"So what do we do now?" one of the men asked, one eye on the pop singer. She was sucking halfchewed fried potato from her chubby fingertips.
"Nothing we can do now but wait," Brad replied, shaking his head. "Except-" he threw his hands out wide, a grand expression on his beaming face-
"-this is a cause for celebration!" he yelled. "Fruitopias all around!"
And as a cheer rose up from the gathered Earthpeacers, a jubilant Brad Mesosphere marched to the minifridge that chugged away in the corner. Freon-free, of course.
INCENSE BURNED in smoldering tin dishes that resembled battered bedpans. Potpourri smells wafted from genuine Native American and Mexican clay pottery that looked to have been made with diligence by an ungifted preschooler.
The desks and chairs within the office had been recycled from the nearest landfill. To conserve water, they hadn't been rinsed off. The scent of coffee grounds, slimy banana peels and rotten eggshells filled the air.
Remo's nose was bombarded with competing noxious aromas the instant he stepped through the front door of Earthpeace's San Francisco headquarters.
"Pee-yew," he griped. "What the hell died in here?"
Behind him, the Master of Sinanju's face puckered in intense displeasure.
"It stinks of rotting garbage," the old Korean complained. The air seemed to have curdled his button nose. He pressed one broad kimono sleeve over his face. The other, he fanned frantically before him.
"I've smelled better garbage," Remo disagreed. "Let's get this over with before our noses drop off." They kept their breathing shallow as they stepped over to the reception area.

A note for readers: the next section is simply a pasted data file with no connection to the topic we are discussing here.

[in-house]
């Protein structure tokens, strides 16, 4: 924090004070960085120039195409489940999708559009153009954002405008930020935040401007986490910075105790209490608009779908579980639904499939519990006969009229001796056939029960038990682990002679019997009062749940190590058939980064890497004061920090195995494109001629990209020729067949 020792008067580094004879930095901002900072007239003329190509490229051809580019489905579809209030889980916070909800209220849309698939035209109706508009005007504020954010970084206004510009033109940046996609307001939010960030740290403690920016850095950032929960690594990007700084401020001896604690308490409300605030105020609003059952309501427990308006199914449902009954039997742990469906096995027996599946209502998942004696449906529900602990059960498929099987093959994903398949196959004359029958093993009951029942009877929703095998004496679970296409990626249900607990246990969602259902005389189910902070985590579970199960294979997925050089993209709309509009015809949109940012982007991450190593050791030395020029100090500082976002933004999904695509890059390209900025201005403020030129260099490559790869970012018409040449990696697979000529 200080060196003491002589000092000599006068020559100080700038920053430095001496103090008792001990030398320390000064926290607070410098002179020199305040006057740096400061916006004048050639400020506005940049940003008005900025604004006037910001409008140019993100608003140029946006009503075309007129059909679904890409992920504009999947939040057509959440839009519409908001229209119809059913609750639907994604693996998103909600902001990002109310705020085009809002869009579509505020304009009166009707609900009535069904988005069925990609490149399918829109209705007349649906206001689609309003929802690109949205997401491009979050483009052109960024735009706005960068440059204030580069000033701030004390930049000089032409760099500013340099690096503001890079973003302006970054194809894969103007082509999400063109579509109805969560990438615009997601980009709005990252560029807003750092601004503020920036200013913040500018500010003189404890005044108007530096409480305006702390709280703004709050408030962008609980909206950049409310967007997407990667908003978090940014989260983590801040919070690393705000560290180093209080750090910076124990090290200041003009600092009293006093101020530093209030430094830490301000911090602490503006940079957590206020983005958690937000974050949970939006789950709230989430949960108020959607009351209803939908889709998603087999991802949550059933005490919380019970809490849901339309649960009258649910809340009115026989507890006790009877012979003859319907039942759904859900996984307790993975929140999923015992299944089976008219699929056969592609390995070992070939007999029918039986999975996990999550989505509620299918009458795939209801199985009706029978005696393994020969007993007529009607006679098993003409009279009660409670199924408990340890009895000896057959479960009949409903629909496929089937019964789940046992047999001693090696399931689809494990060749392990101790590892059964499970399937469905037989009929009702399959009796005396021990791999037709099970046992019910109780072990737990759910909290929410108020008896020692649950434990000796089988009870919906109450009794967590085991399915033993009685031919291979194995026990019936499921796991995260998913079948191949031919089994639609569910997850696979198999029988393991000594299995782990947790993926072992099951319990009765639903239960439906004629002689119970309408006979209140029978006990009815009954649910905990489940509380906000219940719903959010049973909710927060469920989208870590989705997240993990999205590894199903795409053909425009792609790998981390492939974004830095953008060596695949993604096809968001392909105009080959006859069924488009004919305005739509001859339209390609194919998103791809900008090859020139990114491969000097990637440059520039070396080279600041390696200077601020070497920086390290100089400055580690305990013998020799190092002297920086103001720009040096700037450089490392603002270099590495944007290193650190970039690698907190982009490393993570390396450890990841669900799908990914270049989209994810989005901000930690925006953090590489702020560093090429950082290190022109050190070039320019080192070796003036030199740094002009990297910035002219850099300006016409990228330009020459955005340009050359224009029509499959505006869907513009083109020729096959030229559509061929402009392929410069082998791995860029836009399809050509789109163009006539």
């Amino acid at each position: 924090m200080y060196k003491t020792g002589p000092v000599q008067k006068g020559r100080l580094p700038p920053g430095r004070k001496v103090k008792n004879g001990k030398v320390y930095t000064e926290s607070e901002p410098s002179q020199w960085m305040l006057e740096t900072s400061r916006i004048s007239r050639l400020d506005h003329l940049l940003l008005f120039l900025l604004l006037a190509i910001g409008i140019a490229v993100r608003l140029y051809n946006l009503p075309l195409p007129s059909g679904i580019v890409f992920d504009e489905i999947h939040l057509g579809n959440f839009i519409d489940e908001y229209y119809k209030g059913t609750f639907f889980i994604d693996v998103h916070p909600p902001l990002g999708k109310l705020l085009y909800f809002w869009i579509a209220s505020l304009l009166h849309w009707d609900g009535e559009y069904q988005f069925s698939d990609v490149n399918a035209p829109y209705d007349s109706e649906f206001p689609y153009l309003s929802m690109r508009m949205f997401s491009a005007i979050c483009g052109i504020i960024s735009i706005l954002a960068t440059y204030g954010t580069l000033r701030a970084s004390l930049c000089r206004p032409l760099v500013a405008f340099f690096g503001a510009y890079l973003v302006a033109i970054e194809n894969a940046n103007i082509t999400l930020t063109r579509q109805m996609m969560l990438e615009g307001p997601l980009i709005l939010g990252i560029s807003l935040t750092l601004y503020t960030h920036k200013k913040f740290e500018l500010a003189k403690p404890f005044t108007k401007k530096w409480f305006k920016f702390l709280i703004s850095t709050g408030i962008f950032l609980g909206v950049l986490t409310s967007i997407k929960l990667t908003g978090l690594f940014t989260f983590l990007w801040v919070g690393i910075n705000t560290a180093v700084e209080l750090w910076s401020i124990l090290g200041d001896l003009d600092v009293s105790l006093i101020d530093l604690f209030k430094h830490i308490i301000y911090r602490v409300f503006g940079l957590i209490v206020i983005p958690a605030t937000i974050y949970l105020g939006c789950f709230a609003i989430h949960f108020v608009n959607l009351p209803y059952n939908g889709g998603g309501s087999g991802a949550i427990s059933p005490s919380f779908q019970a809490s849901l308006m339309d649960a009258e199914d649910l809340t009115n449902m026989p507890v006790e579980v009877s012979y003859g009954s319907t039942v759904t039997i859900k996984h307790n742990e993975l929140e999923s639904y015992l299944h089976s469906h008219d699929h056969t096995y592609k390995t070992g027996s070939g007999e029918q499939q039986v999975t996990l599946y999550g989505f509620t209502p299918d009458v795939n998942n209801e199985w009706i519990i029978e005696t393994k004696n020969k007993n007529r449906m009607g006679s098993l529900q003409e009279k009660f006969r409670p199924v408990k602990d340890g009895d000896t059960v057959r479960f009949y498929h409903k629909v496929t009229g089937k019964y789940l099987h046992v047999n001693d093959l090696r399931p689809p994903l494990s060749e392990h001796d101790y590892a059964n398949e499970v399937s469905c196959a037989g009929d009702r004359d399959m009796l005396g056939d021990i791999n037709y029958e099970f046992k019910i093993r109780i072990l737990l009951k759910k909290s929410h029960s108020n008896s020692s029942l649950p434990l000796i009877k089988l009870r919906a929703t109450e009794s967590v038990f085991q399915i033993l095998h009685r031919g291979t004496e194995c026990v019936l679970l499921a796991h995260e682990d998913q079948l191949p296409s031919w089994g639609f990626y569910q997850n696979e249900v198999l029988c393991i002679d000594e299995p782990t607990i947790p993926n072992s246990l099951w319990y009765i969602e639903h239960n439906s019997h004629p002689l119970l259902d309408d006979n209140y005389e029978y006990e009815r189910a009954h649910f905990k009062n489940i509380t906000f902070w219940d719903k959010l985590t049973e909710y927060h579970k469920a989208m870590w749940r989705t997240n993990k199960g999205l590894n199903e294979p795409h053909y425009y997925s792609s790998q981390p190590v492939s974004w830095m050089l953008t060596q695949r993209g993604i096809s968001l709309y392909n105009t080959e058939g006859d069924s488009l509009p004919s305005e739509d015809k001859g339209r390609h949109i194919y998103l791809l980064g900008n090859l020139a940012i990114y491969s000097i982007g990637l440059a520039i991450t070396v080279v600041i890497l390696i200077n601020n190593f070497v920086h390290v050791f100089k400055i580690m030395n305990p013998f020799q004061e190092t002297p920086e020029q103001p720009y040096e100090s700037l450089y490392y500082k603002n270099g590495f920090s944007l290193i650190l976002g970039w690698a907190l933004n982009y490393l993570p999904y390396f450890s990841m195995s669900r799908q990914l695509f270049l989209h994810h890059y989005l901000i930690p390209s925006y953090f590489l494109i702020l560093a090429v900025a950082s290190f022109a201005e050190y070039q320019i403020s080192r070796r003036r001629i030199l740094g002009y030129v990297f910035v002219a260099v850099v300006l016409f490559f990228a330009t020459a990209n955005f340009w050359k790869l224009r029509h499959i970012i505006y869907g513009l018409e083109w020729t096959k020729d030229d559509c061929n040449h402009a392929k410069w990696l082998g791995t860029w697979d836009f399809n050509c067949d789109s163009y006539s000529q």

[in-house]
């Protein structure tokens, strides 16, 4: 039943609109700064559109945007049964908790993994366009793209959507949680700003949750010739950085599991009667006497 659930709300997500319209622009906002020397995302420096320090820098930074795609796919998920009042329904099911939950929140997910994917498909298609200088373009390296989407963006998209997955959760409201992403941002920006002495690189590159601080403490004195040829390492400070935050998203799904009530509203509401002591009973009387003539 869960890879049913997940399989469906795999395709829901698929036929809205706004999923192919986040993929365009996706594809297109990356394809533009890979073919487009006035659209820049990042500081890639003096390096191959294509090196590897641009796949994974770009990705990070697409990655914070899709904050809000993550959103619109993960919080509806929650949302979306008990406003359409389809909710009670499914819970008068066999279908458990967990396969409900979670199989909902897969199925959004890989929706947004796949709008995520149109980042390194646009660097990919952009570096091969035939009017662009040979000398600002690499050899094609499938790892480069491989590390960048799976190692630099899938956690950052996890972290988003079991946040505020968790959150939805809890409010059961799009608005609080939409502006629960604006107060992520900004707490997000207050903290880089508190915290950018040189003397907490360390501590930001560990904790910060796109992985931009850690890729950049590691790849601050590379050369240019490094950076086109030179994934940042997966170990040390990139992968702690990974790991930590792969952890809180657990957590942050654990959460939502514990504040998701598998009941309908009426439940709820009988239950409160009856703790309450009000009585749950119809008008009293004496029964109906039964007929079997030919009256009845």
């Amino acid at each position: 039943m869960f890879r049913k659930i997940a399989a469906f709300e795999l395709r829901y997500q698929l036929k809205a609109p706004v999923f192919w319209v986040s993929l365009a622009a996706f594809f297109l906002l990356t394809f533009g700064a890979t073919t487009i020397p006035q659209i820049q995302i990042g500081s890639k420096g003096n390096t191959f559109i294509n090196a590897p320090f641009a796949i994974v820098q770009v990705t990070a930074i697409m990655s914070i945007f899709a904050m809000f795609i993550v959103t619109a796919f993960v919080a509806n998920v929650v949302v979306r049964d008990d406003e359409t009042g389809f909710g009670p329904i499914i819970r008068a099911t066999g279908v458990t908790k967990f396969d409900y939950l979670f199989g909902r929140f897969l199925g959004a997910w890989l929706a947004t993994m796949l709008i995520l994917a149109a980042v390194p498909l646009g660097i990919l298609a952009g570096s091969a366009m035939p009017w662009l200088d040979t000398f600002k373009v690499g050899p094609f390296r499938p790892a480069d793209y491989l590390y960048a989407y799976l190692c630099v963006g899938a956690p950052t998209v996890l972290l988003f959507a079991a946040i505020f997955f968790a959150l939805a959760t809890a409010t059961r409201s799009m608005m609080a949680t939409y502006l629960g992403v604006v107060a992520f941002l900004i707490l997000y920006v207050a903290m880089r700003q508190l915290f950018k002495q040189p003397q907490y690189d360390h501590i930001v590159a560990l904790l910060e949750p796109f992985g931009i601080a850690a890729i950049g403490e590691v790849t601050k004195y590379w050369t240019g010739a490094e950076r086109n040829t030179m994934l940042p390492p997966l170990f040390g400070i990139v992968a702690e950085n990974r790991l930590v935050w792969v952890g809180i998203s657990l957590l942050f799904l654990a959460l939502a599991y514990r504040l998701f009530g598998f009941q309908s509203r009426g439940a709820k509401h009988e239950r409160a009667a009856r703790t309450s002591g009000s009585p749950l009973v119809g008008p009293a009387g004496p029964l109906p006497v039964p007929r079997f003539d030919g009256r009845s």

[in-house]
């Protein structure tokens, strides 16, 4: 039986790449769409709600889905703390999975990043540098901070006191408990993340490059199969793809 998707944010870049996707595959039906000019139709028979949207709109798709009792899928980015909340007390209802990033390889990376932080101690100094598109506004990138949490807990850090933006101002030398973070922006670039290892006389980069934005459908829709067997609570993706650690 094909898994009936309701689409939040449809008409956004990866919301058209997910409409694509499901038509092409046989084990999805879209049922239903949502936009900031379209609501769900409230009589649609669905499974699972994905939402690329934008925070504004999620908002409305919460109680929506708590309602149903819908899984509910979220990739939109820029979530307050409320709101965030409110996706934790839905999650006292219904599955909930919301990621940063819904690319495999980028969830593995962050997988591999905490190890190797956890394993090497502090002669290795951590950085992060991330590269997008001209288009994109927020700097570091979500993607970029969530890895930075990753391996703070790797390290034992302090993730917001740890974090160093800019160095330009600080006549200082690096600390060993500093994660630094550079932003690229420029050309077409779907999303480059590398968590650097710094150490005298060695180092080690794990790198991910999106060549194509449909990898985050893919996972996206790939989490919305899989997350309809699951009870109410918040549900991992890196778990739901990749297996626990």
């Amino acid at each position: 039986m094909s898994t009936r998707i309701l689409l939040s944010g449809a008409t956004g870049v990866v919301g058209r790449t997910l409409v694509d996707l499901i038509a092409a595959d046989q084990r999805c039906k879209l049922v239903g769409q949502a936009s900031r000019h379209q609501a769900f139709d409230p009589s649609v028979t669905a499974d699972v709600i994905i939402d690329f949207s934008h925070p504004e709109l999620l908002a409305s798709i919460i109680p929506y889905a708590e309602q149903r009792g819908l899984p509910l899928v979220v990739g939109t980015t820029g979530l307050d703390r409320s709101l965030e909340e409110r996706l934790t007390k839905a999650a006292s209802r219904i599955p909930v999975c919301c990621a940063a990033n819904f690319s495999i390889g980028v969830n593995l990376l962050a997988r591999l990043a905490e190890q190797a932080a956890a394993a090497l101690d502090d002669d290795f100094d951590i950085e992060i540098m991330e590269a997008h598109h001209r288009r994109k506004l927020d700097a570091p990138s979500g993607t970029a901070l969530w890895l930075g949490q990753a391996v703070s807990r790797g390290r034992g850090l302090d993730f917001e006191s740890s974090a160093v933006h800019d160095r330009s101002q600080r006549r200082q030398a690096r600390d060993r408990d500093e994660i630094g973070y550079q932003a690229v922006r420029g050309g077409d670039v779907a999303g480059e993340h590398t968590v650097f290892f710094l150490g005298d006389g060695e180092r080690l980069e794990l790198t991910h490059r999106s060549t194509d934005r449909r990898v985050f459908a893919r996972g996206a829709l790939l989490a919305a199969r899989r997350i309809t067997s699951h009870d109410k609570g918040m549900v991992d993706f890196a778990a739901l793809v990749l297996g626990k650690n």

Behind a filthy desk, a middle-aged woman with a bandanna tied around her hair sat reading a copy of Mother Jones, a pair of tinted granny glasses perched on the end of her nose.
She lowered her magazine as they approached, a perpetual scowl on her blotchy face.
"Can I help you?" she asked.
"Not unless you've got a can of Lysol stashed up your caftan," Remo said. "Just get me your boss."
The woman instantly frowned at the term. "There is no boss here," she said frostily. "We're a collective. Everything is voted on and done for the good of all."
"Vote yourself a bath," Remo suggested. "Look, somebody's in charge here. Get him."
"I feel ill," Chiun's muffled voice announced through his kimono sleeve. He started to lean against the woman's filthy desk for support but at the last minute thought better of it. He opted for swooning in place.
The receptionist ignored Chiun. Her dagger eyes glared malevolence at Remo. "Why do you automatically assume a man is in command?" she asked, bristling.
Remo rolled his eyes. "Lady, I don't care. Him, her, it, you. I don't care. Just get them. This place reeks like sweaty hockey equipment."
Her severe frown lines deepened. A long, dirty fingernail unfurled. "Take a seat," she commanded. Remo looked at the nearest chair. Some unidentifiable viscous goo dripped down the plastic back. "I wouldn't sit on that with your ass," he said. Her face was stuffed back into her magazine. "Sit, stand, hop on one foot. It doesn't matter to me."
"How about if I kick?" Remo suggested. Before she could protest, he skirted the desk. There was a closed door beyond. He brought the heel of his loafer into the warped wooden surface. The door exploded from its frame, skittering in thick fragments into the hallway beyond.
Behind him, the woman leaped to her feet, chair toppling backward onto the floor.